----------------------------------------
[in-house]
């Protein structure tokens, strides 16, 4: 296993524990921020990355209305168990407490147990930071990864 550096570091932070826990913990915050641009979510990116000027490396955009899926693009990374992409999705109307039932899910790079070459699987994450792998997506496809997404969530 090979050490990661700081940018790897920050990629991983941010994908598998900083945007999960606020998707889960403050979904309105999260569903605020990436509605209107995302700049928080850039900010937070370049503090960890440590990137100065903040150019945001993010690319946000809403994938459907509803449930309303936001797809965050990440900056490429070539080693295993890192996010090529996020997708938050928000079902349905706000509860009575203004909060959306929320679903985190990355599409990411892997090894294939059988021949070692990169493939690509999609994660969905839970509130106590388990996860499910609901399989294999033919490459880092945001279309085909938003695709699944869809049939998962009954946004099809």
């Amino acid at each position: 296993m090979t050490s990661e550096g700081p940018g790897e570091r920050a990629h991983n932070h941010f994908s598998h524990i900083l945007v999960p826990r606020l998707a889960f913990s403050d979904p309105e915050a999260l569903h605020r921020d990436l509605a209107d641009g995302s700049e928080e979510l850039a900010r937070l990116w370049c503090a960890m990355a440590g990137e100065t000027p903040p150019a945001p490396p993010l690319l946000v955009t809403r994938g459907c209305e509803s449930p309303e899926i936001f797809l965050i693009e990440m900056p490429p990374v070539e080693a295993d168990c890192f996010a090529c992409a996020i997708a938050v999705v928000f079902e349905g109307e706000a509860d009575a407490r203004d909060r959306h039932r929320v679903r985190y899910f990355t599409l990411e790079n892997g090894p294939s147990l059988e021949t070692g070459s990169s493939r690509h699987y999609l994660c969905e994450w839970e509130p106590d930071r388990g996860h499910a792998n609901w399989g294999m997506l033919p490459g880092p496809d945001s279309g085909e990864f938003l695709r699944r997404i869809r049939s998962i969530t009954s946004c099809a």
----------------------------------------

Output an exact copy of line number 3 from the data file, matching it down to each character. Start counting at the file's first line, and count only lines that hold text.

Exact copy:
């Amino acid at each position: 296993m090979t050490s990661e550096g700081p940018g790897e570091r920050a990629h991983n932070h941010f994908s598998h524990i900083l945007v999960p826990r606020l998707a889960f913990s403050d979904p309105e915050a999260l569903h605020r921020d990436l509605a209107d641009g995302s700049e928080e979510l850039a900010r937070l990116w370049c503090a960890m990355a440590g990137e100065t000027p903040p150019a945001p490396p993010l690319l946000v955009t809403r994938g459907c209305e509803s449930p309303e899926i936001f797809l965050i693009e990440m900056p490429p990374v070539e080693a295993d168990c890192f996010a090529c992409a996020i997708a938050v999705v928000f079902e349905g109307e706000a509860d009575a407490r203004d909060r959306h039932r929320v679903r985190y899910f990355t599409l990411e790079n892997g090894p294939s147990l059988e021949t070692g070459s990169s493939r690509h699987y999609l994660c969905e994450w839970e509130p106590d930071r388990g996860h499910a792998n609901w399989g294999m997506l033919p490459g880092p496809d945001s279309g085909e990864f938003l695709r699944r997404i869809r049939s998962i969530t009954s946004c099809a």